Power Wheels are fantastic vehicles that give children the capability to explore their world in a whole new way. However, being powered by an electric battery presents some disadvantages to their use.
Power Wheels cannot go in the snow. The main issue with the product is that they are highly susceptible to water damage, meaning they can’t be driven in wet or snowy conditions without making some major modifications.
Why can’t Power Wheels be Driven in the Snow?
Most Power Wheels are run by simple 12V electric batteries. The cases for these batteries aren’t typically designed to be waterproof or resistant, meaning that if the vehicle is operated in snow water will penetrate and damage the battery.
This will make you constantly replace the 12V battery increasing the cost of running the Power Wheels. Furthermore, the casing of the batteries is also not equipped with insulation like the ones on a typical car.
This is because Power Wheels were not designed to be operated in cold, wintery conditions.
Operating the vehicle without insulation will cause the battery to quickly lose its charge, and potentially decrease its effectiveness in future causing further replacements.
As mentioned earlier, Power Wheels were not designed to be driven in wet conditions. As a result, although most of the wiring and electronics are hidden from sight for safety’s sake, the housing for this wiring is not necessarily waterproof.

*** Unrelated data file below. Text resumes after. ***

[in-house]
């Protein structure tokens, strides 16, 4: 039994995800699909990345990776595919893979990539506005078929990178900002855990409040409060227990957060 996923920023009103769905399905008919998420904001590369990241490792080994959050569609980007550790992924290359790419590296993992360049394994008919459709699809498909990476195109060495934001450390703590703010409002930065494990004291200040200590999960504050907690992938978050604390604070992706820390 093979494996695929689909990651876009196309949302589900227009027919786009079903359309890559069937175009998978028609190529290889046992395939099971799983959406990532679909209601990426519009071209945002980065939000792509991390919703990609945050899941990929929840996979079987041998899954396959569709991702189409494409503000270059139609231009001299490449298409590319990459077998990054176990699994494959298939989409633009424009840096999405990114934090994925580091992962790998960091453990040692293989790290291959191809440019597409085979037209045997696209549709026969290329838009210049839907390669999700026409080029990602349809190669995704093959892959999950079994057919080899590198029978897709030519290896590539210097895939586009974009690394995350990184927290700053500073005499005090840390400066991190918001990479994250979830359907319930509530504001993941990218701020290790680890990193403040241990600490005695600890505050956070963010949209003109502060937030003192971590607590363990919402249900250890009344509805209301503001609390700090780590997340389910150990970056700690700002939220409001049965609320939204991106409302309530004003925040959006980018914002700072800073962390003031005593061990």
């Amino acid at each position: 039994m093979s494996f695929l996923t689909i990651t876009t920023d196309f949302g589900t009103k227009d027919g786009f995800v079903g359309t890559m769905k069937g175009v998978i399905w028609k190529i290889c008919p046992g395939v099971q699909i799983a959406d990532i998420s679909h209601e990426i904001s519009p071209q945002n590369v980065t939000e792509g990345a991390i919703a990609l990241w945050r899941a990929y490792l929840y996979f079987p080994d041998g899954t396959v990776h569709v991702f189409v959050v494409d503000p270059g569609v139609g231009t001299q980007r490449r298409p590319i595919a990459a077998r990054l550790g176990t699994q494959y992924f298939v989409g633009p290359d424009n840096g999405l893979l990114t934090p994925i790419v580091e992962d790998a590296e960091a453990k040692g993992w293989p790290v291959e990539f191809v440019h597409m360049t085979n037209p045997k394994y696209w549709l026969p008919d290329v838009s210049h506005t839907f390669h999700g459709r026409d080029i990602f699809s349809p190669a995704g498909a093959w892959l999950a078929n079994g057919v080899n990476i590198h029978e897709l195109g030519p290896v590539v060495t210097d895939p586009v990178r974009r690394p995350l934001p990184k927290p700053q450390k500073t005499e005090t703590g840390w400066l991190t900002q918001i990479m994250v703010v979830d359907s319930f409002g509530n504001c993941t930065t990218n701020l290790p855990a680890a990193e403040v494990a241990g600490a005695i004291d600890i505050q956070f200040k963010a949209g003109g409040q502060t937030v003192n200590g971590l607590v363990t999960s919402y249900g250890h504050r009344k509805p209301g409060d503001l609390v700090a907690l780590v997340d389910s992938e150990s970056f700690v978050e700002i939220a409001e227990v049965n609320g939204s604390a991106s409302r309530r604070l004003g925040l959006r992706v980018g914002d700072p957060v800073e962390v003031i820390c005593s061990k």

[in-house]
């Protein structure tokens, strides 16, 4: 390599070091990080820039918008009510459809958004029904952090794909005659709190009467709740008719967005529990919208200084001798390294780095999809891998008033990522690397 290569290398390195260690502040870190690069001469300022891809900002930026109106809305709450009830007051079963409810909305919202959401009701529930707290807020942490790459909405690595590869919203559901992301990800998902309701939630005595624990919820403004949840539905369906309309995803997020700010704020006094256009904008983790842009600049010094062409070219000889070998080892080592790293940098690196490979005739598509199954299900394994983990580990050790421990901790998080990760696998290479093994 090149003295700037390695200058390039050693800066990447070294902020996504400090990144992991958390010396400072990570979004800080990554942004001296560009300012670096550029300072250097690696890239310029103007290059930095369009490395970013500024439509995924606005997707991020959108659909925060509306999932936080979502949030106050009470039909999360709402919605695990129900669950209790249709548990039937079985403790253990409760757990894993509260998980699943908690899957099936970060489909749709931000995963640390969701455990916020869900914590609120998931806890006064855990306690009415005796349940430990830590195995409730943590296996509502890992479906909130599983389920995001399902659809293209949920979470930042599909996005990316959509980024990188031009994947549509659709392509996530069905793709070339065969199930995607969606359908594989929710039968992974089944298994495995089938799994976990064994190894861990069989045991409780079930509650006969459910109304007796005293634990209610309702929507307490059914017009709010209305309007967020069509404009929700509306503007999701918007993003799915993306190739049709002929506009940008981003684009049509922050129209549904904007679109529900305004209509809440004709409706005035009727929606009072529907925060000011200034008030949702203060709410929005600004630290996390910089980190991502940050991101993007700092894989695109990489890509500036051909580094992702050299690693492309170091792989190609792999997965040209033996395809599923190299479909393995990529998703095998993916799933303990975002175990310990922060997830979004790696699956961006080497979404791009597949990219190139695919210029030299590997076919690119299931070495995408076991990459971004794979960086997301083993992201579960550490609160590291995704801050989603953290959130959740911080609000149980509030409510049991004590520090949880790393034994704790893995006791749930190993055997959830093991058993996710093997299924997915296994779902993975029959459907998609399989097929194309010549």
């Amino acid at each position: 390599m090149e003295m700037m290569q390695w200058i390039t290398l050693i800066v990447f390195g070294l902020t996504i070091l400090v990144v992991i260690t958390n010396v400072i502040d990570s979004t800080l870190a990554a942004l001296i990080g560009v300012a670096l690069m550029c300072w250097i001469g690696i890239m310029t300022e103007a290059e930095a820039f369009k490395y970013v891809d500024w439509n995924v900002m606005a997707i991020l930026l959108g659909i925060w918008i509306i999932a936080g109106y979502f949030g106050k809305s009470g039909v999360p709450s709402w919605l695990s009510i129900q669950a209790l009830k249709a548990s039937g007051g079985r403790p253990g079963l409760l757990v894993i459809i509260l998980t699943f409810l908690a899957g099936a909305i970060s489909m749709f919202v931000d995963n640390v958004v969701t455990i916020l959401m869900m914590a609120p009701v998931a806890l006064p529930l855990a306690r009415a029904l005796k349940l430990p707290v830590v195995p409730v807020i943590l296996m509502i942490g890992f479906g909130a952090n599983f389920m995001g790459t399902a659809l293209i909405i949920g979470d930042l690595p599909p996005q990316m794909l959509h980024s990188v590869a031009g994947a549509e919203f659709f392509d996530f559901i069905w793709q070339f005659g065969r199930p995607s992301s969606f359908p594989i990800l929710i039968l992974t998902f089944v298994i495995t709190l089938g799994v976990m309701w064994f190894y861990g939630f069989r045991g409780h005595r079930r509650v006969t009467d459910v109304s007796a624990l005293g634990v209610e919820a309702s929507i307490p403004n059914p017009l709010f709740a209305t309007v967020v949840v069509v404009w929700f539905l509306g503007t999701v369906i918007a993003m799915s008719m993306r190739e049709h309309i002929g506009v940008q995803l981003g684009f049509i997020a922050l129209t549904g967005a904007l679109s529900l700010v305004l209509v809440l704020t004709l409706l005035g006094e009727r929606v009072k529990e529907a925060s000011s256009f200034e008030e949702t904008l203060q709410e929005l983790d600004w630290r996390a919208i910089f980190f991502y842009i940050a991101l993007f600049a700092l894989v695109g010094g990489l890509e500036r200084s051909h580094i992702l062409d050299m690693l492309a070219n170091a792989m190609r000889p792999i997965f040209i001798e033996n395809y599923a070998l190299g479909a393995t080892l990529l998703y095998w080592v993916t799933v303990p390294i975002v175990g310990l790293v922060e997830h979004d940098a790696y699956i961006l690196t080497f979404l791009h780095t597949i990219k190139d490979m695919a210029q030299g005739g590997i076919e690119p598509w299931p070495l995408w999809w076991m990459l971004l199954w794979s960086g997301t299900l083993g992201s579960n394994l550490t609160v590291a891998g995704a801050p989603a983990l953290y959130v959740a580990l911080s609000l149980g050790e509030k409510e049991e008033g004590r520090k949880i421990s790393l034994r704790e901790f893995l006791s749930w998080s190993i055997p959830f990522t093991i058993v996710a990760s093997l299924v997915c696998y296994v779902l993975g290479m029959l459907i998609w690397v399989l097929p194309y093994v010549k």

As the vehicle is driven in the snow, light layers of the snow may melt into the electronics, making them unusable in the future.
The tires of Power Wheels are often made of plastic and not rubber like a traditional car tire. This means that they have very little traction in wet and cold conditions.
Without proper traction the Power Wheel will easily lose control, which is very unsafe especially considering how heavy some of the frames can be and how young its riders are.
Even rain can damage the interior and exterior components of the Power Wheel through corrosion and rust on the body and electronics. Therefore, driving a Power Wheel in the snow as it is sold is costly, unsafe, and unsustainable in the long run and we highly advise against it.